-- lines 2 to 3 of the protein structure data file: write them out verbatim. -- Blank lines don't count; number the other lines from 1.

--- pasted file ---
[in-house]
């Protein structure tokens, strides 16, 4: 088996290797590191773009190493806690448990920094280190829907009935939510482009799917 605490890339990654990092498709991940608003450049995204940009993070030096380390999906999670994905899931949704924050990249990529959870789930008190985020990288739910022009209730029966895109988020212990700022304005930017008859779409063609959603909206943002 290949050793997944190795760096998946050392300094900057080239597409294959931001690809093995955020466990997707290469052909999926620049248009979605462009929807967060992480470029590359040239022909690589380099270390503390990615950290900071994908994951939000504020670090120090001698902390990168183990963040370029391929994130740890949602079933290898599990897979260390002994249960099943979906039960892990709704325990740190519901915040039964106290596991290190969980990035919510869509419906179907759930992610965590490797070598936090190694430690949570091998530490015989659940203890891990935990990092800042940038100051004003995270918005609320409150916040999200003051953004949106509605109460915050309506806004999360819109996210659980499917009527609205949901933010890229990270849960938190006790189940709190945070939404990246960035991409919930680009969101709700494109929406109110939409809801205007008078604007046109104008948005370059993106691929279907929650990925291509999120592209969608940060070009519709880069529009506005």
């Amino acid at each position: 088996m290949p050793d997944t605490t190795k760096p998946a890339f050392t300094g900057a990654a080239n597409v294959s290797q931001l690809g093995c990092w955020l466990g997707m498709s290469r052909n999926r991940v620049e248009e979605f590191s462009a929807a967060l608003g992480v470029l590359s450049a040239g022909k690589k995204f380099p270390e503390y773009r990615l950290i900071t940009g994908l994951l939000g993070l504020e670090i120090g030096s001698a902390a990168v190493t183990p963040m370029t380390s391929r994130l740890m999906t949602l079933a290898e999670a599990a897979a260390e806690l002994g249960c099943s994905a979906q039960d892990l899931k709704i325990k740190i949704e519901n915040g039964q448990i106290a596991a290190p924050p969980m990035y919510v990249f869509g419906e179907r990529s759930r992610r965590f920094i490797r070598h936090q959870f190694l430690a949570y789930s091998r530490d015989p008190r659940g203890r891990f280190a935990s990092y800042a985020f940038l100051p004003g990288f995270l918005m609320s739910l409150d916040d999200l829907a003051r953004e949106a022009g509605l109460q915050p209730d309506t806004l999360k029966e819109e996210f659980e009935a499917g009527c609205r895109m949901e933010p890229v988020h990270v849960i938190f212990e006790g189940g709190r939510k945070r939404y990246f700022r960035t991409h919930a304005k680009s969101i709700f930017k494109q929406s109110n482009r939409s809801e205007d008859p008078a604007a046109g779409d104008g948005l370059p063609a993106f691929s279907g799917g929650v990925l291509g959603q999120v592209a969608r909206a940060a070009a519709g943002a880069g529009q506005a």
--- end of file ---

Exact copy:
């Protein structure tokens, strides 16, 4: 088996290797590191773009190493806690448990920094280190829907009935939510482009799917 605490890339990654990092498709991940608003450049995204940009993070030096380390999906999670994905899931949704924050990249990529959870789930008190985020990288739910022009209730029966895109988020212990700022304005930017008859779409063609959603909206943002 290949050793997944190795760096998946050392300094900057080239597409294959931001690809093995955020466990997707290469052909999926620049248009979605462009929807967060992480470029590359040239022909690589380099270390503390990615950290900071994908994951939000504020670090120090001698902390990168183990963040370029391929994130740890949602079933290898599990897979260390002994249960099943979906039960892990709704325990740190519901915040039964106290596991290190969980990035919510869509419906179907759930992610965590490797070598936090190694430690949570091998530490015989659940203890891990935990990092800042940038100051004003995270918005609320409150916040999200003051953004949106509605109460915050309506806004999360819109996210659980499917009527609205949901933010890229990270849960938190006790189940709190945070939404990246960035991409919930680009969101709700494109929406109110939409809801205007008078604007046109104008948005370059993106691929279907929650990925291509999120592209969608940060070009519709880069529009506005």
């Amino acid at each position: 088996m290949p050793d997944t605490t190795k760096p998946a890339f050392t300094g900057a990654a080239n597409v294959s290797q931001l690809g093995c990092w955020l466990g997707m498709s290469r052909n999926r991940v620049e248009e979605f590191s462009a929807a967060l608003g992480v470029l590359s450049a040239g022909k690589k995204f380099p270390e503390y773009r990615l950290i900071t940009g994908l994951l939000g993070l504020e670090i120090g030096s001698a902390a990168v190493t183990p963040m370029t380390s391929r994130l740890m999906t949602l079933a290898e999670a599990a897979a260390e806690l002994g249960c099943s994905a979906q039960d892990l899931k709704i325990k740190i949704e519901n915040g039964q448990i106290a596991a290190p924050p969980m990035y919510v990249f869509g419906e179907r990529s759930r992610r965590f920094i490797r070598h936090q959870f190694l430690a949570y789930s091998r530490d015989p008190r659940g203890r891990f280190a935990s990092y800042a985020f940038l100051p004003g990288f995270l918005m609320s739910l409150d916040d999200l829907a003051r953004e949106a022009g509605l109460q915050p209730d309506t806004l999360k029966e819109e996210f659980e009935a499917g009527c609205r895109m949901e933010p890229v988020h990270v849960i938190f212990e006790g189940g709190r939510k945070r939404y990246f700022r960035t991409h919930a304005k680009s969101i709700f930017k494109q929406s109110n482009r939409s809801e205007d008859p008078a604007a046109g779409d104008g948005l370059p063609a993106f691929s279907g799917g929650v990925l291509g959603q999120v592209a969608r909206a940060a070009a519709g943002a880069g529009q506005a």